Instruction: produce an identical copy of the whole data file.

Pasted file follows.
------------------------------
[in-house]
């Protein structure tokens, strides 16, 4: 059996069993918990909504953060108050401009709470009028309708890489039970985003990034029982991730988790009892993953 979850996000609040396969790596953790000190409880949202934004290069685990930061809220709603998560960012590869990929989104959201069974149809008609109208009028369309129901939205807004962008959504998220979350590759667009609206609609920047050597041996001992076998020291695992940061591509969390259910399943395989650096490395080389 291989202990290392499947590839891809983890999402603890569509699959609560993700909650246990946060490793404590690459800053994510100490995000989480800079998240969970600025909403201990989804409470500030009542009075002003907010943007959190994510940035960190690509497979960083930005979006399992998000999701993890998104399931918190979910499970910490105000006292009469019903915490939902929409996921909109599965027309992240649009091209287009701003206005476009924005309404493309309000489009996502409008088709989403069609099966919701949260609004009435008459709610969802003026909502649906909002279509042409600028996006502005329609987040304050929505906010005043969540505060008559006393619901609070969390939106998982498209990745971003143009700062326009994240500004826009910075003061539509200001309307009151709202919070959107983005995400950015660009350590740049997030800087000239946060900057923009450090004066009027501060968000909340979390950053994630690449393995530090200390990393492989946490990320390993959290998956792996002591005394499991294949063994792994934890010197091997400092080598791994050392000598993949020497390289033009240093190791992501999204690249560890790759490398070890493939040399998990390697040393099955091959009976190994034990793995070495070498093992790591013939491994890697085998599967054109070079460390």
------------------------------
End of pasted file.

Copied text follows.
[in-house]
């Protein structure tokens, strides 16, 4: 059996069993918990909504953060108050401009709470009028309708890489039970985003990034029982991730988790009892993953 979850996000609040396969790596953790000190409880949202934004290069685990930061809220709603998560960012590869990929989104959201069974149809008609109208009028369309129901939205807004962008959504998220979350590759667009609206609609920047050597041996001992076998020291695992940061591509969390259910399943395989650096490395080389 291989202990290392499947590839891809983890999402603890569509699959609560993700909650246990946060490793404590690459800053994510100490995000989480800079998240969970600025909403201990989804409470500030009542009075002003907010943007959190994510940035960190690509497979960083930005979006399992998000999701993890998104399931918190979910499970910490105000006292009469019903915490939902929409996921909109599965027309992240649009091209287009701003206005476009924005309404493309309000489009996502409008088709989403069609099966919701949260609004009435008459709610969802003026909502649906909002279509042409600028996006502005329609987040304050929505906010005043969540505060008559006393619901609070969390939106998982498209990745971003143009700062326009994240500004826009910075003061539509200001309307009151709202919070959107983005995400950015660009350590740049997030800087000239946060900057923009450090004066009027501060968000909340979390950053994630690449393995530090200390990393492989946490990320390993959290998956792996002591005394499991294949063994792994934890010197091997400092080598791994050392000598993949020497390289033009240093190791992501999204690249560890790759490398070890493939040399998990390697040393099955091959009976190994034990793995070495070498093992790591013939491994890697085998599967054109070079460390």